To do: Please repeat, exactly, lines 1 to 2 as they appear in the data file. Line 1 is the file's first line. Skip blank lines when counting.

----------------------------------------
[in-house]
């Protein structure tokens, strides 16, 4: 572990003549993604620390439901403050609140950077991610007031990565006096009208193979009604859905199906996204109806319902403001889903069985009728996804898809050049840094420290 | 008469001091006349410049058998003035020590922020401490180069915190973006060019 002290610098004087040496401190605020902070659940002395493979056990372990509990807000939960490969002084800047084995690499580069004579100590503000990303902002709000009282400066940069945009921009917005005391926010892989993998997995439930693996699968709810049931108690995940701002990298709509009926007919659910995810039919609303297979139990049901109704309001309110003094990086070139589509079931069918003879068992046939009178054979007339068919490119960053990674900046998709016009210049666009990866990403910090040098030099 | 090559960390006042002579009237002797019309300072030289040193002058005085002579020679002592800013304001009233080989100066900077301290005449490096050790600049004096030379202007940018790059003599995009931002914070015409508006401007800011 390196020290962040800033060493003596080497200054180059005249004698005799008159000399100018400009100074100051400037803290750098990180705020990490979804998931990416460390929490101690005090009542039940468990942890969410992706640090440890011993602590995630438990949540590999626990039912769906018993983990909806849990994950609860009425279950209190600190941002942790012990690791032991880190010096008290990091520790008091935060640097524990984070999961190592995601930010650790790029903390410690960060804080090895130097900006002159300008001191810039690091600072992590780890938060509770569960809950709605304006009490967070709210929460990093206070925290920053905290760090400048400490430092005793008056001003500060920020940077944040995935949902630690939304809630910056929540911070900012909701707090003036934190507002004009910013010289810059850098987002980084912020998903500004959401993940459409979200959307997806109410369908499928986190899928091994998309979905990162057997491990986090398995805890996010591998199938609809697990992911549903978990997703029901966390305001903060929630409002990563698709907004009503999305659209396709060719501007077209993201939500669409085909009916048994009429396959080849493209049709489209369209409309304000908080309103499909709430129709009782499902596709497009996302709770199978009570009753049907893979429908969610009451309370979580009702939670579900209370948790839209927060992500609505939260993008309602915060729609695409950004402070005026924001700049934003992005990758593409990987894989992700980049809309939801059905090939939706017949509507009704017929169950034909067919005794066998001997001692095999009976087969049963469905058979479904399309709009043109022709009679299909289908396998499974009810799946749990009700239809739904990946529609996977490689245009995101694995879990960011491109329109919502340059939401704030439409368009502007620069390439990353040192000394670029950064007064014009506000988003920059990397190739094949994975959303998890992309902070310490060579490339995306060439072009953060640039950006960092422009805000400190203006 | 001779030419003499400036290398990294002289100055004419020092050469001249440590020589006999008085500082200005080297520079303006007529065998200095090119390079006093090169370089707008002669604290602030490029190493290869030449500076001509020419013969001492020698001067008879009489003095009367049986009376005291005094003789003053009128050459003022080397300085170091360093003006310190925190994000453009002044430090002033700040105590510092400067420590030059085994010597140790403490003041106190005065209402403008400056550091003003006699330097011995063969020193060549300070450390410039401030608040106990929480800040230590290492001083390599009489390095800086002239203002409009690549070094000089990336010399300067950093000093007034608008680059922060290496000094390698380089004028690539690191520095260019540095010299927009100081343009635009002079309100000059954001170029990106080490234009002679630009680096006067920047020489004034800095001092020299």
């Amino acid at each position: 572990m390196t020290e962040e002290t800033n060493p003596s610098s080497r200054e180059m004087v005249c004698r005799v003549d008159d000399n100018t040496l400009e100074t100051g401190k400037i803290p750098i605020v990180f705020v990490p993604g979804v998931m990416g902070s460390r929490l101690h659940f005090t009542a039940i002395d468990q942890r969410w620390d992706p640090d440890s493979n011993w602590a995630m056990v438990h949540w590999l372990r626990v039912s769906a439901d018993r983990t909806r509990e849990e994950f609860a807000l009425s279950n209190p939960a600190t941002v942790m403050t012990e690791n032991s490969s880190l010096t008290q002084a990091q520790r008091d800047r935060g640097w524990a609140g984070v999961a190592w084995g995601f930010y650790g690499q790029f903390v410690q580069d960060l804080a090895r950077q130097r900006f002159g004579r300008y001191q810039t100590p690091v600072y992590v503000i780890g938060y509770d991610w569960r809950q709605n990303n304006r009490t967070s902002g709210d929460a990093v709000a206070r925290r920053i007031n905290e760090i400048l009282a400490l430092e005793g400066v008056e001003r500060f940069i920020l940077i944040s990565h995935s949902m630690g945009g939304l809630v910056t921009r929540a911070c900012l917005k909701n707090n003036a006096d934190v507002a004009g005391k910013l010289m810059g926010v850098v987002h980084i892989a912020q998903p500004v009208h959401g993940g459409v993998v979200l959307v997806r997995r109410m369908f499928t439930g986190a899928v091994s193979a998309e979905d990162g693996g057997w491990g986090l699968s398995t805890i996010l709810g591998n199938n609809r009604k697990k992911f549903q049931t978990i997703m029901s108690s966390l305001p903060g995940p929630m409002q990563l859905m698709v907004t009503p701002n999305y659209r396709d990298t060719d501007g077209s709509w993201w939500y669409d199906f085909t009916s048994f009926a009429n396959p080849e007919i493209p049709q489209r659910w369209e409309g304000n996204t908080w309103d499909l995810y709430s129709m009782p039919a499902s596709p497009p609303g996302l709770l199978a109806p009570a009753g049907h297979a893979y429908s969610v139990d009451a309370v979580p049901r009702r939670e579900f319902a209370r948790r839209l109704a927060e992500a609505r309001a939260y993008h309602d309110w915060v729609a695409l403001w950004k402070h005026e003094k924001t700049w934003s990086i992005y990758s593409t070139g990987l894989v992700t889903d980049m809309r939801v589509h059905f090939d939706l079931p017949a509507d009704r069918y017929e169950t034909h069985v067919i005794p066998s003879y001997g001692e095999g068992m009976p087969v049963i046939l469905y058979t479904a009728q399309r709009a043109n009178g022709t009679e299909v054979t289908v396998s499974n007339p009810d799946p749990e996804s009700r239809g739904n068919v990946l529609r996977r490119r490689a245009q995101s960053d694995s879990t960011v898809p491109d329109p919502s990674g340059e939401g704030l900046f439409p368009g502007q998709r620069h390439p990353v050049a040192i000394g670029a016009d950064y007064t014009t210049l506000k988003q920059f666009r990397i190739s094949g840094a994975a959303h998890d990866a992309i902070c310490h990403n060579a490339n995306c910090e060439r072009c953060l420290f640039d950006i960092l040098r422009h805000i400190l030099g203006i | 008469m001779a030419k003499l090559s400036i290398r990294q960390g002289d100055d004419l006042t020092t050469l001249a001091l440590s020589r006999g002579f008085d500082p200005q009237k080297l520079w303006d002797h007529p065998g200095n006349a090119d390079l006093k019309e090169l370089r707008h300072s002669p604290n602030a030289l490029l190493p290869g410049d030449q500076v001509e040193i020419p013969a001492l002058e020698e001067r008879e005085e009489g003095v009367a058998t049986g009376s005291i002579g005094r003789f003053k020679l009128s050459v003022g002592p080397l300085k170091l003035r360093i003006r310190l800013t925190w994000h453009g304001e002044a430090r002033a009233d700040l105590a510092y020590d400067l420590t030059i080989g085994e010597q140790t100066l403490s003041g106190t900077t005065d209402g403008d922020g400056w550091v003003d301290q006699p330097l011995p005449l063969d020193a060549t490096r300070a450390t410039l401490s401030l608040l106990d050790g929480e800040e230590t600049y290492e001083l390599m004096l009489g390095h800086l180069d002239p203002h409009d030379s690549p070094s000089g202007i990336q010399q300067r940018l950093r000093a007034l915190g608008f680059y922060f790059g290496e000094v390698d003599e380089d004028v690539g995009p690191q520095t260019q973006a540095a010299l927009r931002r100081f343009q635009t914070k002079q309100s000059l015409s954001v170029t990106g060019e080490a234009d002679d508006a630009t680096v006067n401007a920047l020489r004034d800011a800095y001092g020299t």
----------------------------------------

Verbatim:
[in-house]
């Protein structure tokens, strides 16, 4: 572990003549993604620390439901403050609140950077991610007031990565006096009208193979009604859905199906996204109806319902403001889903069985009728996804898809050049840094420290 | 008469001091006349410049058998003035020590922020401490180069915190973006060019 002290610098004087040496401190605020902070659940002395493979056990372990509990807000939960490969002084800047084995690499580069004579100590503000990303902002709000009282400066940069945009921009917005005391926010892989993998997995439930693996699968709810049931108690995940701002990298709509009926007919659910995810039919609303297979139990049901109704309001309110003094990086070139589509079931069918003879068992046939009178054979007339068919490119960053990674900046998709016009210049666009990866990403910090040098030099 | 090559960390006042002579009237002797019309300072030289040193002058005085002579020679002592800013304001009233080989100066900077301290005449490096050790600049004096030379202007940018790059003599995009931002914070015409508006401007800011 390196020290962040800033060493003596080497200054180059005249004698005799008159000399100018400009100074100051400037803290750098990180705020990490979804998931990416460390929490101690005090009542039940468990942890969410992706640090440890011993602590995630438990949540590999626990039912769906018993983990909806849990994950609860009425279950209190600190941002942790012990690791032991880190010096008290990091520790008091935060640097524990984070999961190592995601930010650790790029903390410690960060804080090895130097900006002159300008001191810039690091600072992590780890938060509770569960809950709605304006009490967070709210929460990093206070925290920053905290760090400048400490430092005793008056001003500060920020940077944040995935949902630690939304809630910056929540911070900012909701707090003036934190507002004009910013010289810059850098987002980084912020998903500004959401993940459409979200959307997806109410369908499928986190899928091994998309979905990162057997491990986090398995805890996010591998199938609809697990992911549903978990997703029901966390305001903060929630409002990563698709907004009503999305659209396709060719501007077209993201939500669409085909009916048994009429396959080849493209049709489209369209409309304000908080309103499909709430129709009782499902596709497009996302709770199978009570009753049907893979429908969610009451309370979580009702939670579900209370948790839209927060992500609505939260993008309602915060729609695409950004402070005026924001700049934003992005990758593409990987894989992700980049809309939801059905090939939706017949509507009704017929169950034909067919005794066998001997001692095999009976087969049963469905058979479904399309709009043109022709009679299909289908396998499974009810799946749990009700239809739904990946529609996977490689245009995101694995879990960011491109329109919502340059939401704030439409368009502007620069390439990353040192000394670029950064007064014009506000988003920059990397190739094949994975959303998890992309902070310490060579490339995306060439072009953060640039950006960092422009805000400190203006 | 001779030419003499400036290398990294002289100055004419020092050469001249440590020589006999008085500082200005080297520079303006007529065998200095090119390079006093090169370089707008002669604290602030490029190493290869030449500076001509020419013969001492020698001067008879009489003095009367049986009376005291005094003789003053009128050459003022080397300085170091360093003006310190925190994000453009002044430090002033700040105590510092400067420590030059085994010597140790403490003041106190005065209402403008400056550091003003006699330097011995063969020193060549300070450390410039401030608040106990929480800040230590290492001083390599009489390095800086002239203002409009690549070094000089990336010399300067950093000093007034608008680059922060290496000094390698380089004028690539690191520095260019540095010299927009100081343009635009002079309100000059954001170029990106080490234009002679630009680096006067920047020489004034800095001092020299």